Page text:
His 126* off 63 balls featured 12 fours and seven sixes, and like during his maiden ODI double-hundred recently, his shots were not slogs or brute force. This was a special innings underlined by sublime timing and effortless pick-up shots off the pads, even if Gill was given a life on 33. In the form of his international career, he is a lock-in for ODIs and Tests, though he might have to bat in the middle order during the upcoming Border-Gavaskar Trophy. As for T20Is, with KL Rahul struggling and Ishan Kishan unable to make use of his opportunities in these three matches, the question must be considered: Has Gill done enough to hold down his spot?
ARSHDEEP IS BACK
From the high of being arguably the breakout bowler for India in 2022 – he was the team’s leading wicket-taker with 33 at 18.12 apiece from 21 T20Is last year – the left-arm quick Arshdeep Singh’s aura had faded somewhat before this series. Though his final T20I of 2022 saw him take 4/37 against New Zealand in Napier, doubts increased after he bowled five no-balls in a match versus Sri Lanka from which he conceded 37 runs in 12 balls without a wicket.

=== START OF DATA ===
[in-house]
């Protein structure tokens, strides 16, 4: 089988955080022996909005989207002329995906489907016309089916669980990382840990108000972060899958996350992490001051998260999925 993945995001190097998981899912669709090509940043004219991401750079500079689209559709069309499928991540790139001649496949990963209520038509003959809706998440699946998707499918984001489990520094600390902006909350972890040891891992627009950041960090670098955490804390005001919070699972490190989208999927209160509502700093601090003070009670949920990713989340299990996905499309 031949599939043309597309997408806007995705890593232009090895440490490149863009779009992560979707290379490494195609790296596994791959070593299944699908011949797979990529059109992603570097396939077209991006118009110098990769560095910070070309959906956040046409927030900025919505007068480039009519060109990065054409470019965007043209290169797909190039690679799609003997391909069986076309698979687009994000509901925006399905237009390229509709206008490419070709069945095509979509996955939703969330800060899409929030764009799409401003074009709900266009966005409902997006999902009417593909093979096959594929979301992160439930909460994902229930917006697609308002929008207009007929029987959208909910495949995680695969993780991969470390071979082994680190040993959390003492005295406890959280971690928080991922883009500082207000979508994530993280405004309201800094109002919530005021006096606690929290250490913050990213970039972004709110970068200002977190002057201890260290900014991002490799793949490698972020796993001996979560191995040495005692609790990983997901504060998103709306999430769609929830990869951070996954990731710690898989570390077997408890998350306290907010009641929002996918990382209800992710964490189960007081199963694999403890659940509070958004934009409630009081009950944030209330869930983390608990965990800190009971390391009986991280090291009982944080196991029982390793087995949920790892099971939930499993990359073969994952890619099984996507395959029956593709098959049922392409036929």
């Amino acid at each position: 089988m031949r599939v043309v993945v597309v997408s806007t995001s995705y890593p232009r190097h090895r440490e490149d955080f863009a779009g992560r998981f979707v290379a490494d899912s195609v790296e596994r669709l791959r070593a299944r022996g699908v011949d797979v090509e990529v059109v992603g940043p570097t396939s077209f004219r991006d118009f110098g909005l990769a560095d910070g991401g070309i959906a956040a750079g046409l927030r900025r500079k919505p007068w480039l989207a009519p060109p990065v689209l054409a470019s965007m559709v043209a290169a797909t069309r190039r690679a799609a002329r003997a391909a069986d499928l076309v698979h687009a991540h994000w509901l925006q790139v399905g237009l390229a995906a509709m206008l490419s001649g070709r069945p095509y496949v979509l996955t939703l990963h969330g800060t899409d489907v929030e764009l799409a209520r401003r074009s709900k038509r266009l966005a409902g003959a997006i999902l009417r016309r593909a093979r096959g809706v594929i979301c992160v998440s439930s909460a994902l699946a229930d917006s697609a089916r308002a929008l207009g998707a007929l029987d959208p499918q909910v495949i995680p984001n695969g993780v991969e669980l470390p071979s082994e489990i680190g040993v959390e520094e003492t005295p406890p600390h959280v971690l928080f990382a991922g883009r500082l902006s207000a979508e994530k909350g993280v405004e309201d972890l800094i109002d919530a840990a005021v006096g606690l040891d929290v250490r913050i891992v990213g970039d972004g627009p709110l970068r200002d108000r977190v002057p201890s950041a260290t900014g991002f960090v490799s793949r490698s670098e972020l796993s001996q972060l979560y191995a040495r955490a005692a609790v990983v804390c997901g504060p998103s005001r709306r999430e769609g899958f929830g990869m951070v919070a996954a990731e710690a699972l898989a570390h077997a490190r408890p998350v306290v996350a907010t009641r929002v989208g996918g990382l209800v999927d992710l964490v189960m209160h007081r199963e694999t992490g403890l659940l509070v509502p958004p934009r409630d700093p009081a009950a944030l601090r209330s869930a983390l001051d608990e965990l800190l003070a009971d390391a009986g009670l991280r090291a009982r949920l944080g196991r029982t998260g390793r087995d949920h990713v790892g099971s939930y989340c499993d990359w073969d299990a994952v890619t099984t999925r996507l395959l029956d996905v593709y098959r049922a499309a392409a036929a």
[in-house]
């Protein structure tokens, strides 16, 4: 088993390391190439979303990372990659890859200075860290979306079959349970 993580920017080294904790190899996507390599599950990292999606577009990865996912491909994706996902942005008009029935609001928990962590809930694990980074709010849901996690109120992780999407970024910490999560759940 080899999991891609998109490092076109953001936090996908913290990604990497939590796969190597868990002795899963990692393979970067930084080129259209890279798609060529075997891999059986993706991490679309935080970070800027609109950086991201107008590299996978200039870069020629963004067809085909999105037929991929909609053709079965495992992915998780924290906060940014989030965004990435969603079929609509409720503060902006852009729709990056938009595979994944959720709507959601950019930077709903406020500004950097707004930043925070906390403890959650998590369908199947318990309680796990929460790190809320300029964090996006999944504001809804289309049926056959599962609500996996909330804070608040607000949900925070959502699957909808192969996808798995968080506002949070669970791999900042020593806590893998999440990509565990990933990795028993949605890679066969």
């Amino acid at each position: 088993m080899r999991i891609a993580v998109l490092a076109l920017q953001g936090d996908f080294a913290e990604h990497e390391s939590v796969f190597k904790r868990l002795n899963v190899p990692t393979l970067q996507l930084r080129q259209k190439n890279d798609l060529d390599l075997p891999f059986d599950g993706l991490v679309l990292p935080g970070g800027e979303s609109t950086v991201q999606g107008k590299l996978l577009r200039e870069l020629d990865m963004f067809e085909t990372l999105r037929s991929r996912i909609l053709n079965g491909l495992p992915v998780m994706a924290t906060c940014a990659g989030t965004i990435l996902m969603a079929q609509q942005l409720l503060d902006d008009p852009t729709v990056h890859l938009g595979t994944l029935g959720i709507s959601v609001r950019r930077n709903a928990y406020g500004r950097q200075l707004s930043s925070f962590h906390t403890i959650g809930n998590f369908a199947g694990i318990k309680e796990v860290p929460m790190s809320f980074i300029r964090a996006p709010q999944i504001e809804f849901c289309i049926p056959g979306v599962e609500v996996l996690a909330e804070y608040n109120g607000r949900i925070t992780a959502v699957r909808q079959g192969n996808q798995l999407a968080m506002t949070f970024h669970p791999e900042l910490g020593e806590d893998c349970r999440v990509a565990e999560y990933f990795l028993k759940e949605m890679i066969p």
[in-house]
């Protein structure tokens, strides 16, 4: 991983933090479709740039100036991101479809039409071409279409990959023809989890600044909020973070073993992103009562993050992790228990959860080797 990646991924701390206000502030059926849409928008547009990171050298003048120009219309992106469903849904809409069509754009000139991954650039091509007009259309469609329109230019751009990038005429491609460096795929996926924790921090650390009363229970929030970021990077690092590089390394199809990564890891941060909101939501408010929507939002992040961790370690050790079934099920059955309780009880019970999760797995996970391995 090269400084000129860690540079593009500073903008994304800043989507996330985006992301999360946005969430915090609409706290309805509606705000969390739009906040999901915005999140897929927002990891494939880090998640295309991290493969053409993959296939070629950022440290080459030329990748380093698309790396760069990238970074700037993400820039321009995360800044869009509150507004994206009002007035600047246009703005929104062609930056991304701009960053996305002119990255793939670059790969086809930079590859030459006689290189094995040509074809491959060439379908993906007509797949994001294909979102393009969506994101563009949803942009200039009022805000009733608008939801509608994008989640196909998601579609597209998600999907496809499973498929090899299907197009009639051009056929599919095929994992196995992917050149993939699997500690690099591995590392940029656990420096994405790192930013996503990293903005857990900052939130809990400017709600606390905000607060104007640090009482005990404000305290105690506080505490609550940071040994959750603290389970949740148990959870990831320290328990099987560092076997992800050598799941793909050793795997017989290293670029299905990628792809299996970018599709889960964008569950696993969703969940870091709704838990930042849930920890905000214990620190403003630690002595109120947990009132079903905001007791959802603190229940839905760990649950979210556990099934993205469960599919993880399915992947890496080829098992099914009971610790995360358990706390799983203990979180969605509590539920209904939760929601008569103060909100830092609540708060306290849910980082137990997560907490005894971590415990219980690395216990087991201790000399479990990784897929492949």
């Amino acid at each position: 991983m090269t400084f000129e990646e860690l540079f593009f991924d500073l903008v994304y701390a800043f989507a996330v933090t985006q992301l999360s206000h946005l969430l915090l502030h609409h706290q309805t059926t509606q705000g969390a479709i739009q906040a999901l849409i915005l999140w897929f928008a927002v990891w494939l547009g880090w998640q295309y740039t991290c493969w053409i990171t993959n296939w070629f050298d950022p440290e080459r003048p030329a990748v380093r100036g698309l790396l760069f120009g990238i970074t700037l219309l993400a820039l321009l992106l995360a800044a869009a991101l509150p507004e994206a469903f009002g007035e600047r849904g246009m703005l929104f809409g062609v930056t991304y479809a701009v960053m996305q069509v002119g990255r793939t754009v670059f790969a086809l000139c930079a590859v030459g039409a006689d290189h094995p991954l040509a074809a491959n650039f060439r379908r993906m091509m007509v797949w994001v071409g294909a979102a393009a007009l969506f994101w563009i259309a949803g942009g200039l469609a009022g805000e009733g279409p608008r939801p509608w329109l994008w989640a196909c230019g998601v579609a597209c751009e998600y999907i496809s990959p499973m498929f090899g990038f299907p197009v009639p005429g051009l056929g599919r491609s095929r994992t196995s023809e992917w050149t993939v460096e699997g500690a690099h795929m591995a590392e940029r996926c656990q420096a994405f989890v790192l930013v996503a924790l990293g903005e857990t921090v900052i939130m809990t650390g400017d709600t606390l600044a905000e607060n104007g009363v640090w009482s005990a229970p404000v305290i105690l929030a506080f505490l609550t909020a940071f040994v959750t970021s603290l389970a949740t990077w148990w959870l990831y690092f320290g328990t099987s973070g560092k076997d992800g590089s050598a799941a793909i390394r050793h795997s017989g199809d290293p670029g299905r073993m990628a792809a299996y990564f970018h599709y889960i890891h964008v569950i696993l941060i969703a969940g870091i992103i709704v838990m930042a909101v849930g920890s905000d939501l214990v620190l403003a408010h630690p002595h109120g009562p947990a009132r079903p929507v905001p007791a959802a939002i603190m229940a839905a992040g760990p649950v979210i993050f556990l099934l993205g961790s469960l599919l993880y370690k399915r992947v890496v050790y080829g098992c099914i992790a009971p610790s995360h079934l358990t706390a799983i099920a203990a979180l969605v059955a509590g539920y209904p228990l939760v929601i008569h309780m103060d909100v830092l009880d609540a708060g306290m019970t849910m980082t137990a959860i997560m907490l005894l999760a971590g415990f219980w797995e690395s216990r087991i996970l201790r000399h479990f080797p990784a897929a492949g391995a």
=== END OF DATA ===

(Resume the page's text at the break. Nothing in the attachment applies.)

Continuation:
He hit back with 3/20 in the very next T20I, but questions were being asked about Arshdeep’s future. Harshly, yes, but after he gave 27 runs in one over during the first match with New Zealand the knives were out again. Having the team management’s faith in what is the toughest job in T20Is, arguably, the 23-year-old put in two successive performances that showed why he is one for the long haul.
On that turning Lucknow track, Arshdeep was not called on until the 18th over and terrifically to claim 2/7 in two overs. Then in the decider, he rocked New Zealand upfront with identical figures from his first two overs as the chasing team crashed to 21/5.
The accuracy and slight movement was back, as was Arshdeep’s ability to nail the ball in the blockhole during the slog overs. A series-leading haul of five wickets at 14.80 apiece, and an economy of 8.22, shows that he remains a vital cog in the wheel with one eye on the 2024 T20 World Cup.